By Ivan G. Goldman
RINGSIDE IN LOS ANGELES, CALIFORNIA – Chris Arreola won most of the rounds, but in round six he got caught by a huge right by hard-hitting Bermane Stiverne. Knocked to the canvas, he got up only to be put down again by a combination. When he got up a second time, referee Jack Reiss looked him over and waved it off. The vacant WBC heavyweight championship was the prize.
Stiverne will now defend his belt against mandatory challenger Deontay Wilder, who, like Arreola, is a client of boxing godfather Al Haymon.
It was an action-packed five and a half rounds, with Arreola often driving his opponent back to the ropes with big combinations, but he never seemed to really hurt Stiverne, who improved to 24-1-1 (21 KOs). The U.S. blew the best chance it had in years to get a piece of the coveted heavyweight title. Haitian-born Stiverne calls Canada his home but trains in Florida.
Stiverne kept his left low, inviting Arreola to come in with rights. It turned out to be an intelligent strategy. Stiverne mostly used his left, but eventually he got his man to come right at him exposed, and the momentum changed with one Stiverne right hand in the sixth round.
Both fighters, who stand about six feet two, came in relatively trim at 239 and change. It was Arreola’s lowest weight in years. He’s fought as high as 261. Arreola is a good puncher who usually knocks his opponents out, but he’s a pressure fighter who relies on combinations to do the work, and against Stiverne they didn’t work.
The crowd was behind native Californian Arreola all the way. He grew up in the neighborhood around the fight venue, the Galen Center on the campus of the University of Southern California. It was a good-sized crowd with cheap seats going for $25 (attendance not announced), but it received relatively little publicity. It costs a lot to buy ads in big cities. The L.A. Times wrote nothing in advance of this heavyweight championship fight three miles south of its newsroom.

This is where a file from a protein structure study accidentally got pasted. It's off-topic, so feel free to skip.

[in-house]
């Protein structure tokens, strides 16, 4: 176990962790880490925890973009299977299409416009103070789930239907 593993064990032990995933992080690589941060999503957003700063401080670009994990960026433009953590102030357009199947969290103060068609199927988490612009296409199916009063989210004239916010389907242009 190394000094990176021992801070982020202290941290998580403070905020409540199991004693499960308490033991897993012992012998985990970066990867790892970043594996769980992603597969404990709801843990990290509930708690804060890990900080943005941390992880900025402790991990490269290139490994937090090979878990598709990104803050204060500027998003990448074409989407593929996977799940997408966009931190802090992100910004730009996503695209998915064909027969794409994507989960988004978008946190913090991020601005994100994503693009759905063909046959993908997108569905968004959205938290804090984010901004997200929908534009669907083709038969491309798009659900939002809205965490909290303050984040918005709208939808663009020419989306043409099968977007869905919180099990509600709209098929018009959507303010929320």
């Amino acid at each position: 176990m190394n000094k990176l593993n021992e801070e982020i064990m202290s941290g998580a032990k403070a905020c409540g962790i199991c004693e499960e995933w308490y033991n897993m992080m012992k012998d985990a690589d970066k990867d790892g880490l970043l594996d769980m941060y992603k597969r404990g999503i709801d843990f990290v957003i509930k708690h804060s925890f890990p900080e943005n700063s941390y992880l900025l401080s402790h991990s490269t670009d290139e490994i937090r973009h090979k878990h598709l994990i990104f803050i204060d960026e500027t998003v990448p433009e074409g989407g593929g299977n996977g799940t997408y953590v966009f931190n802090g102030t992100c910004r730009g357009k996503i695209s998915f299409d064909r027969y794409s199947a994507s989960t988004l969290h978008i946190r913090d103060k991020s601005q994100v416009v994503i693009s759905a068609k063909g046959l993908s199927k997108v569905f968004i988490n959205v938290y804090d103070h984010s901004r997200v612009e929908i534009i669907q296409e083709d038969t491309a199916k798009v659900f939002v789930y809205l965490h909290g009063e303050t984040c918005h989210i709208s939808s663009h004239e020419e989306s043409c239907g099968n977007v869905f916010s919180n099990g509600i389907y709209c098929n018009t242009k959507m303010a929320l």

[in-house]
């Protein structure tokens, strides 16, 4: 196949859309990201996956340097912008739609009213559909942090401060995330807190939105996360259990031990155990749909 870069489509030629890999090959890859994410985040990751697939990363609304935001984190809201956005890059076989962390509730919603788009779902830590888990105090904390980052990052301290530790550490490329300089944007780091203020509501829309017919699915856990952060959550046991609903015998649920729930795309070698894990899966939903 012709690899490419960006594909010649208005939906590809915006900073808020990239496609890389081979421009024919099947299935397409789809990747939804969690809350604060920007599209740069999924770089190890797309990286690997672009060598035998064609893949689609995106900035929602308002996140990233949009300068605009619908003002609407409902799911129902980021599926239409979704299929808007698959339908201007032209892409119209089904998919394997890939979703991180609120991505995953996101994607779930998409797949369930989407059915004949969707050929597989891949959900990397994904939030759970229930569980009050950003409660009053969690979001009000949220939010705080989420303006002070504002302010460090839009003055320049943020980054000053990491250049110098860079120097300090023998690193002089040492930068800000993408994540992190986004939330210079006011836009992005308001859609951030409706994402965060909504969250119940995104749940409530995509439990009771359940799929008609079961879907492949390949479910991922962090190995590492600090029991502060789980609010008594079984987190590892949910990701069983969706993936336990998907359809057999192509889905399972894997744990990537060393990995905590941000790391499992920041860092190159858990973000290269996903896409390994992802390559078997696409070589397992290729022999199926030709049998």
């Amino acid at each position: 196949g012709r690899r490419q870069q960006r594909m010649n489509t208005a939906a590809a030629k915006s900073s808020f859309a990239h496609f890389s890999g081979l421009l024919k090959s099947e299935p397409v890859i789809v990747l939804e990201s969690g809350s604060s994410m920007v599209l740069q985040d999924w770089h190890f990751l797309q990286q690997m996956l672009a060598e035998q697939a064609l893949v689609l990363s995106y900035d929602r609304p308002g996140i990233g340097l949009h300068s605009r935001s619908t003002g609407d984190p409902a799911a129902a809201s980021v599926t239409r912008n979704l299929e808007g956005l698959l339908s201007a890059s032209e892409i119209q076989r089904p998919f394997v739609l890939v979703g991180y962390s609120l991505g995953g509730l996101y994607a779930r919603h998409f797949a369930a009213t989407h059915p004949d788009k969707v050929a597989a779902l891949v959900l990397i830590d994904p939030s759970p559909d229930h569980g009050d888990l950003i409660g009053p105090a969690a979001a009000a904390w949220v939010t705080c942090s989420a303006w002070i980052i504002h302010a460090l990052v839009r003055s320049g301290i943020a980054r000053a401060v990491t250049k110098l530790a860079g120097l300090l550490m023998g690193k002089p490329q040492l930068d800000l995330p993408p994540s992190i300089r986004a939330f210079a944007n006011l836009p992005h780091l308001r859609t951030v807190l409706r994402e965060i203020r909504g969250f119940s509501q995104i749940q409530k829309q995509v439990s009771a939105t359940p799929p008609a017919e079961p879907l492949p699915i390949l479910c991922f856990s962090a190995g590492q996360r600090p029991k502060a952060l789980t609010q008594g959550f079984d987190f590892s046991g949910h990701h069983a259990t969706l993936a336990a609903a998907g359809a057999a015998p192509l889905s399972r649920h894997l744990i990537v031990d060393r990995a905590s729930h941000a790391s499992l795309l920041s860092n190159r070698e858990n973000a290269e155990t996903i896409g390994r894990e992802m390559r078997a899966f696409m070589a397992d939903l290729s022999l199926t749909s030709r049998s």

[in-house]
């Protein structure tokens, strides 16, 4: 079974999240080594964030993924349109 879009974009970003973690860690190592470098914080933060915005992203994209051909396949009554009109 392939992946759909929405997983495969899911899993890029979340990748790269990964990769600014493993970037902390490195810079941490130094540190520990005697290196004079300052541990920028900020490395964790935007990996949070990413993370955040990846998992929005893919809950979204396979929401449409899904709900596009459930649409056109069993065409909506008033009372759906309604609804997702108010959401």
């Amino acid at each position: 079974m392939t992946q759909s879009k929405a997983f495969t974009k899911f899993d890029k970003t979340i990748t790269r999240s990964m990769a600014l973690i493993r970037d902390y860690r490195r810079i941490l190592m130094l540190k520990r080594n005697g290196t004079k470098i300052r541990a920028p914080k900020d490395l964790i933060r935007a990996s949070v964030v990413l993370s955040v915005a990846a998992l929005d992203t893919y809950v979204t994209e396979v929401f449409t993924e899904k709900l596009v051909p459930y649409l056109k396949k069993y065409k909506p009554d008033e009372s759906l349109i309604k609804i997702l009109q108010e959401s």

Fortunately for Arreola’s promoter Dan Goossen, Don King didn’t take him up on a dare at a pre-fight media conference. The losing promoter, said Goossen, should shave his head. For once in his life, King was speechless.
Arreola, who’s 33, will probably never get another title shot, but with Haymon steering him, anything is possible. His record dropped to 35-4 (31 KOs). He challenged Vitali Klitschko for the same title in 2009 and was stopped after ten rounds.
There’s a good chance that Wladimir Klitschko, who holds the other three major belts, will seek a title unification after Wilder fights Stiverne.
Stiverne went back to the ropes frequently, and was frequently hit there. He clearly had a plan. He’d already decisioned Arreola in a twelve-rounder last year.
Arreola was vying to be the first heavyweight of Mexican extraction to win a world belt. Stiverne was the first heavyweight of Haitian heritage to win it.
The fight was carried by ESPN.
` Sick Justice: Inside the American Gulag, by New York Times best-selling author Ivan G. Goldman, was released in 2013 by Potomac Books, a University of Nebraska Press imprint. It can be purchased here.